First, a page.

Now I'm not gonna sit here and say that they're a bunch of unimaginative riff thieves, but I will say that it's probably not a coincidence that "Time to Kill" opens up almost exactly like "Battery" if it skipped the first two acoustic repeats and started right when the distortion started to follow the melody, and that "Evil Never Dies" starts with and extended intro of swelling strings nigh indistinguishable to those of "Damage Inc.", and that "Elimination" uses the exact same riff as "Master of Puppets", and et cetera et cetera ad infinitum. Overkill wasn't trying to "steal" anything, but they were clearly trying to replicate the success of Master of Puppets and And Justice for All with this one. I'm willing to give them the benefit of the doubt when it comes to the similarities to Justice since it came out only a year prior to this one, but the parallels are there regardless. That's not to say this is a bad album because of these things, it's almost a bad album in spite of them, to be honest, but it's a bugaboo that's been driving me ape for years now.
I've always hated Overkill's attempts at gloominess, and the three 8+ minute songs are all stellar examples as to why. Either they just plod along for what feels like hours with nothing cool happening, or they hide a really god damned good riff or two in the middle of a weepingly agonizing snorefest. "Who Tends the Fire" rides on a simple groove that could work if it wasn't so repetitive and incessant, but near the four and half minute mark, the song just throws its gloves down and starting swinging for the fences. What the hell man? That part rules, that riff totally smokes, it's a great burst of thrash intensity burrowed in the middle of an otherwise mediocre and overlong groove song. "Playing With Spiders / Skullkrusher" drones on and on and on for ten torturous minutes, riding on a goddamn funeral thrash chug with absolutely no energy or power behind it, until over five minutes go by and it suddenly morphs into "Beyond the Black" by Metal Church. It's frustrating to sit through full song lengths of bland non-riffs before being treated to one incredible one in the bridge before the coda comes by to stink things up again, especially when there are song scattered around that prove the band's ability to keep things fresh and fun.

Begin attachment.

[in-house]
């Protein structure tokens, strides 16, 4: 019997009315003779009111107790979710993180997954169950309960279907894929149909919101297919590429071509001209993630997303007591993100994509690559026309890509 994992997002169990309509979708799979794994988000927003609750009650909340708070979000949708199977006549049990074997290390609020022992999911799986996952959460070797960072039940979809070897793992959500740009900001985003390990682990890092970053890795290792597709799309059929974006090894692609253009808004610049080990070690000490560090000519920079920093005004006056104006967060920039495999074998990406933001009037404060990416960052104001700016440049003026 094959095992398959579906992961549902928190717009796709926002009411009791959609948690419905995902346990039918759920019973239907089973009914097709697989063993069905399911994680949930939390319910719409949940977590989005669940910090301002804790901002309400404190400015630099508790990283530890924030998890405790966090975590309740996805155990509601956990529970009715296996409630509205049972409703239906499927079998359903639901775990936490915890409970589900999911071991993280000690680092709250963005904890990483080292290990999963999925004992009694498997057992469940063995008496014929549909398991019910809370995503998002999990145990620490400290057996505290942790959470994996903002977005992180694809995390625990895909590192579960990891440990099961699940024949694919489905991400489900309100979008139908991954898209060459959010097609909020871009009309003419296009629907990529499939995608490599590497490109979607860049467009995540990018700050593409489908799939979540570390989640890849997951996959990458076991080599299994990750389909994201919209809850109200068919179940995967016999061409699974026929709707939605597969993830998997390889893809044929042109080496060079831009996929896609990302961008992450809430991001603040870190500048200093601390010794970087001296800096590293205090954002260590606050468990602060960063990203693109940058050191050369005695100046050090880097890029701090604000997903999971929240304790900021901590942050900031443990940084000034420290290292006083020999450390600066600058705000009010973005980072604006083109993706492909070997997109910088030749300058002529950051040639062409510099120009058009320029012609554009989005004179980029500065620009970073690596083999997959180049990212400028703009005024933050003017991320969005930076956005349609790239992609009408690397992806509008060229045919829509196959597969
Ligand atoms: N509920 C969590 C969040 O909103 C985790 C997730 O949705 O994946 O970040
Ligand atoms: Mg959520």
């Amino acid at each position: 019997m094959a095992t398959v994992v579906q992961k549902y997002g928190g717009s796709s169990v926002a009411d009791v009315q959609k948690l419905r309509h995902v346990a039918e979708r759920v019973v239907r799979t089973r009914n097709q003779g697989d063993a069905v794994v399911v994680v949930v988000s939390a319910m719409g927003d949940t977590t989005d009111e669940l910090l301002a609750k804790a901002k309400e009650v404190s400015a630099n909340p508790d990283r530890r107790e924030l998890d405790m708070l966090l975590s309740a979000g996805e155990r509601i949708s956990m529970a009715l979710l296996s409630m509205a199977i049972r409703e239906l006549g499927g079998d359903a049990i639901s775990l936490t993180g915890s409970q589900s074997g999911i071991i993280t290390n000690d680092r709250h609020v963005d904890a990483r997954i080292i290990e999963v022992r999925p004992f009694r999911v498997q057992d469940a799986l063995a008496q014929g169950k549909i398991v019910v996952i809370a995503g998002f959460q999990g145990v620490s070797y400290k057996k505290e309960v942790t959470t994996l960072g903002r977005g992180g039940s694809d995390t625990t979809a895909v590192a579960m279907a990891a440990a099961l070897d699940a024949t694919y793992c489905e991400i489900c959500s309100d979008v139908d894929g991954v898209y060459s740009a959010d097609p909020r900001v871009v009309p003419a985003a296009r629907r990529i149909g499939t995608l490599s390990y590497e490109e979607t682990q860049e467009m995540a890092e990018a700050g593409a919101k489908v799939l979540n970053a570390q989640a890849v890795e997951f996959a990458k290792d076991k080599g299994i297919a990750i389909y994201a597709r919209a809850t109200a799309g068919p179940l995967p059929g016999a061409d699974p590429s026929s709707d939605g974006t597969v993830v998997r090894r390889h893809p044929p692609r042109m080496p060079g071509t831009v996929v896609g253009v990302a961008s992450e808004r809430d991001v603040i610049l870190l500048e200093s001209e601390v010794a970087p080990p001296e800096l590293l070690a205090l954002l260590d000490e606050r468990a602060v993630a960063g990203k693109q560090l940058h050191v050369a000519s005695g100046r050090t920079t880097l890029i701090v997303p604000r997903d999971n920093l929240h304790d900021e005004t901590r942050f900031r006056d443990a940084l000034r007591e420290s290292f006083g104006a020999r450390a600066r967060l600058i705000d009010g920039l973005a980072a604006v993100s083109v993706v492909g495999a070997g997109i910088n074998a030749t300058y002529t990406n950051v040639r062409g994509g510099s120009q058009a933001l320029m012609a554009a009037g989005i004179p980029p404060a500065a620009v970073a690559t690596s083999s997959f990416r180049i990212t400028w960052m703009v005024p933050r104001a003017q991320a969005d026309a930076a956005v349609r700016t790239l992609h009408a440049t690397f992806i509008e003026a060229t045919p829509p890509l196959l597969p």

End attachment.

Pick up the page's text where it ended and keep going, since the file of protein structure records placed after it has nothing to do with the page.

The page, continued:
Yeah, the album isn't full of losers, there are plenty of things I like to be found here. "Evil Never Dies", despite being an east coast reimagining of "Damage Inc.", is one of the all time great Overkill songs. The main riffs are blisteringly fast and precise, with aggression pouring out of every riff with reckless abandon. The chorus just throws caution to the wind and blows everything away in a furious cyclone of vitriol, with Blitz bringing home one of his greatest performances with the stop start madness of "AS IT COMES! AWAKEN ME! IS IT DONE!". It sounds like his lungs are going to burst and his corneas are going to detach themselves, and I love every second of it. The bridge features one of the most crushing riffs the band would ever write, and the slow crescendo of malice with Blitz raining down a litany of abuse upon the subject of the song, climaxing with a near orgiastic release of venom, stands as my all time favorite moment in Overkill's entire discography (and that's keeping in mind that Feel the Fire is one of my all time favorite albums and every song on that one is a flawless classic). "I Hate" is a fantastic burst of punk energy, and "Elimination" is a thrash classic and live staple for a reason, with instantly memorable riffs and lyrics delivered with a malicious sneer. There are classic riffs and leads abound, and in a bubble there is a perfectly great six song EP hidden in here with three painfully overlong trainwrecks.